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2006 Who We Are: Ethnic Cuisine Brought to D.C.

Thanks to restaurants run by immigrants, Washingtonians now have easy access to exotic food from every corner of the globe.

Cuisine follows culture. With the influx of immigrants over the past three decades, ethnic eating in the area has never been better or more varied. Here’s a primer to the dominant cuisines, their signature dishes, and great places to find them.

Vietnamese (pho)

Pho 88, 10478 Baltimore Ave., Beltsville; 301-931-8128

You’ll find at this storefront cafe one of the area’s best renditions of what some call Vietnamese penicillin—a rich, flavorful soup made from simmered oxtail bones, perfumed with ginger, star anise, and cinnamon, and topped with bean sprouts, chilies, and sprigs of holy basil.

Ethiopian (doro wat)

Etete, 1942 Ninth St., NW; 202-232-7600

This gem in the U Street area does the national dish proud, submerging a leg of stewed chicken and a hard-boiled egg in a peppery red sauce made from caramelized onions and berbere powder.

Salvadoran (pupusas)

Irene’s Pupusas III, 11300-B Georgia Ave., Wheaton; 301-933-2118

This is the reigning go-to spot for pupusas, those soft griddled corn cakes stuffed with cheese or cheese and beans and topped with a sharp, peppery slaw.

Thai (honey-roasted duck)

Thai Square, 3217 Columbia Pike, Arlington; 703-685-7040

The honey-roasted duck at this hole in the wall might be the area’s definitive version of this classic dish—lightly sweet, wonderfully crunchy, and virtually grease-free.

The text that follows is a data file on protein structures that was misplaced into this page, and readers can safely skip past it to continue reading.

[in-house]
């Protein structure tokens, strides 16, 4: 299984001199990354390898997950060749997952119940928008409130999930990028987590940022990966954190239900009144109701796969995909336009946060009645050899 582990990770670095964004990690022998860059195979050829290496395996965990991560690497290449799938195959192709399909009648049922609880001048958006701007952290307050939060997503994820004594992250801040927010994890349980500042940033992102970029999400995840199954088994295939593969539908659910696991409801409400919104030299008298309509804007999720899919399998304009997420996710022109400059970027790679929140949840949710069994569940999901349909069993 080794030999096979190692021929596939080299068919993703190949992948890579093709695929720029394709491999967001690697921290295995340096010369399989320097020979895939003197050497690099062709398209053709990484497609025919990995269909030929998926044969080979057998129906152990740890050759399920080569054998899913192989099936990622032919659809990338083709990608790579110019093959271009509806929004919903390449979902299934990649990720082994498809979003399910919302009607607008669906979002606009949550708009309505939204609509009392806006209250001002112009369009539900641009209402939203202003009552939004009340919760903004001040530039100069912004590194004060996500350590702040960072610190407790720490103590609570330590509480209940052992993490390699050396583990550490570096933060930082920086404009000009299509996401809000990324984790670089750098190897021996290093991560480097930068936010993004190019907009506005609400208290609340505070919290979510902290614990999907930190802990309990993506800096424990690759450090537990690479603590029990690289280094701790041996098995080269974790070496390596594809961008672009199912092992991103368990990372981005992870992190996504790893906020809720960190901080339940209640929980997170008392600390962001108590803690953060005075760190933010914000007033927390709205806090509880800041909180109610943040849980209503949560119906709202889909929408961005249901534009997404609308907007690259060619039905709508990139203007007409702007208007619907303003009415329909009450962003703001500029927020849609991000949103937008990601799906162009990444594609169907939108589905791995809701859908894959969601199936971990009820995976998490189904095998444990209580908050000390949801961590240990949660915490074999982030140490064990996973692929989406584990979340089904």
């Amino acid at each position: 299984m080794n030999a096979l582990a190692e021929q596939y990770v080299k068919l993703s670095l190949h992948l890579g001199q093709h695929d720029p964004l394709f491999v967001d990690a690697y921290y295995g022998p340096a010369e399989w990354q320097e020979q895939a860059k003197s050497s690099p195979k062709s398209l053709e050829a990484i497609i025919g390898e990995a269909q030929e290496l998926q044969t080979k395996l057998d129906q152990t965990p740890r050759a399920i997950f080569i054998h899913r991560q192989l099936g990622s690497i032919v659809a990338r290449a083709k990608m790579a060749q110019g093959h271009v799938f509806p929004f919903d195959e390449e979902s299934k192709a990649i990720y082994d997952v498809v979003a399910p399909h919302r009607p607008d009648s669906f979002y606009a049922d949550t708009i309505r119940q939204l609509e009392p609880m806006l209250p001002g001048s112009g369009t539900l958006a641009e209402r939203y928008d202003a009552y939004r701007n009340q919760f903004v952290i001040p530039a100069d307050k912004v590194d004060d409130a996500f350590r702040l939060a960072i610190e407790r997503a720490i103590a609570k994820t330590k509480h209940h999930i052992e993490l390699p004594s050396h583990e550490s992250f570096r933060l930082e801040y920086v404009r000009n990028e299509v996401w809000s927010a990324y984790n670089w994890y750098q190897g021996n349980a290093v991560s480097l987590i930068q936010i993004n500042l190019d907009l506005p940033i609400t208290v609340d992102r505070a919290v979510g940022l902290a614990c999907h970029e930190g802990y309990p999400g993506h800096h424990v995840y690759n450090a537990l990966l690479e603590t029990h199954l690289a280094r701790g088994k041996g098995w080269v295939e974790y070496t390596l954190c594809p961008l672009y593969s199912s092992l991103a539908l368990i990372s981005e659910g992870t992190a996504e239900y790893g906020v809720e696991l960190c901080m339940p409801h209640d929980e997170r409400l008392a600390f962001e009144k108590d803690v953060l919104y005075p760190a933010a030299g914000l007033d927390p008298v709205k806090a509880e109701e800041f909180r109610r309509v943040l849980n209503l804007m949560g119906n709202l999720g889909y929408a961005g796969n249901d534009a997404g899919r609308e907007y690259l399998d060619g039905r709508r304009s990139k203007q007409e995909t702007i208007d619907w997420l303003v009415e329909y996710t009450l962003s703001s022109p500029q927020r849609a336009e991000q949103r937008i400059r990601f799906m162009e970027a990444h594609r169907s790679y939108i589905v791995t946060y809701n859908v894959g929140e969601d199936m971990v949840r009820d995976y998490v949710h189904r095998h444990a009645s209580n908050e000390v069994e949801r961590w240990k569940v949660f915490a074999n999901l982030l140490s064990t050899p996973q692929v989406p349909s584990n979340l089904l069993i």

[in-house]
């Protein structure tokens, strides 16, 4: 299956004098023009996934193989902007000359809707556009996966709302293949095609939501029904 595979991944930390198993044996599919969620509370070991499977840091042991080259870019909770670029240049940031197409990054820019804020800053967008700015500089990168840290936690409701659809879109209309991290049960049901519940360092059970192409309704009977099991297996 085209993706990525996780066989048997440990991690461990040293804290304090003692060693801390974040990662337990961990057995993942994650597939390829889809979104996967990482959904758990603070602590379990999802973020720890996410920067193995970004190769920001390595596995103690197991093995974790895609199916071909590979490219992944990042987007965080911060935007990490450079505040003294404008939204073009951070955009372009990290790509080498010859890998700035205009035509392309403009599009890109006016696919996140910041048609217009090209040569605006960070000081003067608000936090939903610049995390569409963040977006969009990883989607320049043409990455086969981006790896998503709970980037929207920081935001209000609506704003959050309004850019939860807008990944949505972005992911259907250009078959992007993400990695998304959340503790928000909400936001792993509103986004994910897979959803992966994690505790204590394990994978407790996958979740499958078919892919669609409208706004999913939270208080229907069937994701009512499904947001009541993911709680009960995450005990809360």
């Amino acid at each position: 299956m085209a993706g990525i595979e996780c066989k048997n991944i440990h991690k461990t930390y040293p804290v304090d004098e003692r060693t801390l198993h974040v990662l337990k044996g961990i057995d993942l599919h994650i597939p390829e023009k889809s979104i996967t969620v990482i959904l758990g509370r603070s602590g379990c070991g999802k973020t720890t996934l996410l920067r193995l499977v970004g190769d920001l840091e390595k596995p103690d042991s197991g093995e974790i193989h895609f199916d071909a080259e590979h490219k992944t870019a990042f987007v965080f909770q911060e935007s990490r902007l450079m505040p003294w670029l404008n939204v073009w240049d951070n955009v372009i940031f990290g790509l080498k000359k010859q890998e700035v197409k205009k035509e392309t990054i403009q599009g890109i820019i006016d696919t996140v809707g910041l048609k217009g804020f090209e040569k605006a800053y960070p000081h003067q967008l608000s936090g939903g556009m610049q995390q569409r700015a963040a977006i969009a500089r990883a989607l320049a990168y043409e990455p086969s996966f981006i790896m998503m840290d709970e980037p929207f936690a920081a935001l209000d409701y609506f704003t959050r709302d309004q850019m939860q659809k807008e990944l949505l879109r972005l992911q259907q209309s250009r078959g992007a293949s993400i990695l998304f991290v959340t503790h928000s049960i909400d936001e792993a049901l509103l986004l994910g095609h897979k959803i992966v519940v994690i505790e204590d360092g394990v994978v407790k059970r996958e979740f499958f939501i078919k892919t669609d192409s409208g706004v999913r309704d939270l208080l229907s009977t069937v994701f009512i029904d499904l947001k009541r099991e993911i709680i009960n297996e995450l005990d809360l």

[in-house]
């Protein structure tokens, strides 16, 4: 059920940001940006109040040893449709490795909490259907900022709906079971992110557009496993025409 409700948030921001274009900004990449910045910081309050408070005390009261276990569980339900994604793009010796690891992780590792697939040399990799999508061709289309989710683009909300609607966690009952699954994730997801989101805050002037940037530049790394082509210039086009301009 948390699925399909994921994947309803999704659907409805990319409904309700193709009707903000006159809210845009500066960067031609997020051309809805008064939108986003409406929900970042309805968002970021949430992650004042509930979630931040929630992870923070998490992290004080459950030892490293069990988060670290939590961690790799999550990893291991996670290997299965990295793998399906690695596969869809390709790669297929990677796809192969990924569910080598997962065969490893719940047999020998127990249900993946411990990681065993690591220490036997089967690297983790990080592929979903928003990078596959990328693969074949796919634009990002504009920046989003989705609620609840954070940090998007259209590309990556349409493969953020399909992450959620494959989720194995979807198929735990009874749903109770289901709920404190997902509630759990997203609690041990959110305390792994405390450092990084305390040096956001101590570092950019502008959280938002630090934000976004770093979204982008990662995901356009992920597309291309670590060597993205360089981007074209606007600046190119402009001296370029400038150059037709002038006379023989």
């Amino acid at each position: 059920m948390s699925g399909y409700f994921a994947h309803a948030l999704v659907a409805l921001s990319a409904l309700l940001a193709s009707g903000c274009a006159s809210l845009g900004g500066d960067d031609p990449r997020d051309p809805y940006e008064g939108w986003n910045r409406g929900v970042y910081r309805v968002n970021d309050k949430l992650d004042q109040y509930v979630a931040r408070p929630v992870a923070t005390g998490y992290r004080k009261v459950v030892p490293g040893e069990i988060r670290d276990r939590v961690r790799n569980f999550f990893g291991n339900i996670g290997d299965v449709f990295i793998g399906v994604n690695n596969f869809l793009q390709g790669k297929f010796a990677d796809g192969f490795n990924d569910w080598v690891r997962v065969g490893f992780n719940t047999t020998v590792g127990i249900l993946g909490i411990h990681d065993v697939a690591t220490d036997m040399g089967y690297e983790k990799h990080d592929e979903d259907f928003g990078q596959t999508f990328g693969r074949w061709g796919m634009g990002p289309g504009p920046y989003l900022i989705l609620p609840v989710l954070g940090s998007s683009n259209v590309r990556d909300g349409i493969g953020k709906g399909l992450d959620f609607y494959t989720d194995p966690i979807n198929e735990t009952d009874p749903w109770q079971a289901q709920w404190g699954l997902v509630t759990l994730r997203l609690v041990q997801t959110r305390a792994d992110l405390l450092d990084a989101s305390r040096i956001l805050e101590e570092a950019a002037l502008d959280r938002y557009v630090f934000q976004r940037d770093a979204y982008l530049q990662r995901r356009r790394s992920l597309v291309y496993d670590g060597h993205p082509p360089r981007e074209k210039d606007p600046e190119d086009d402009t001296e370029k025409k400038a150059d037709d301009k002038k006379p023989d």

Indian (chicken tikka masala)

Passage to India, 4931 Cordell Ave., Bethesda; 301-656-3373

Also called Butter Chicken, the dish here is a textbook version of this northern Indian staple, its rich creaminess offset by the tang of the tomatoes.

Mexican (posole)

La Sirenita, 4911 Edmonston Rd., Hyattsville; 301-864-0188

Few dishes are more comforting than the heaping bowls of posole at this roadside diner, in which cubes of pork, red chilies, hominy, chopped onions, and slices of avocado come together in a gutsy, restorative stew.

Korean (kimchee)

Gom Ba Woo, 7133-C Columbia Pike, Annandale; 703-642-1577

The classic cabbage dish is brought to vivid life here, the crisp, lightly pickled leaves swabbed in a fresh, kicky chili sauce.

Persian (kebabs)

Shamshiry, 8607 Westwood Center Dr., Vienna; 703-448-8883

The kebab e kubideh here is the gold standard, the spiced, minced beef expertly molded around its skewer and meltingly soft as it comes off the flame.

Afghan (aushak)

Faryab, 4917 Cordell Ave., Bethesda; 301-951-3484

These pillowy dumplings—stuffed with mint, topped with a tomato-based meat sauce, and drizzled with yogurt—are both rustic and refined.

Jamaican (jerk chicken)

Caribbean Delight II, 11000 Baltimore Ave., Beltsville; 301-595-4667

Many versions of this popular dish stint on the vinegar and the heat, but the jerk chicken at this storefront restaurant is full of spice and tang. It’s also wonderfully plump and succulent.

Peruvian (spit-roasted chicken)

El Pollo Rico, 2541 Ennalls Ave., Wheaton, 301-942-4419; 932 N. Kenmore St., Arlington, 703-522-3220

These golden, juicy birds are as good as chicken gets—as the long, snaking lines in and outside these smoke-billowing shops attest.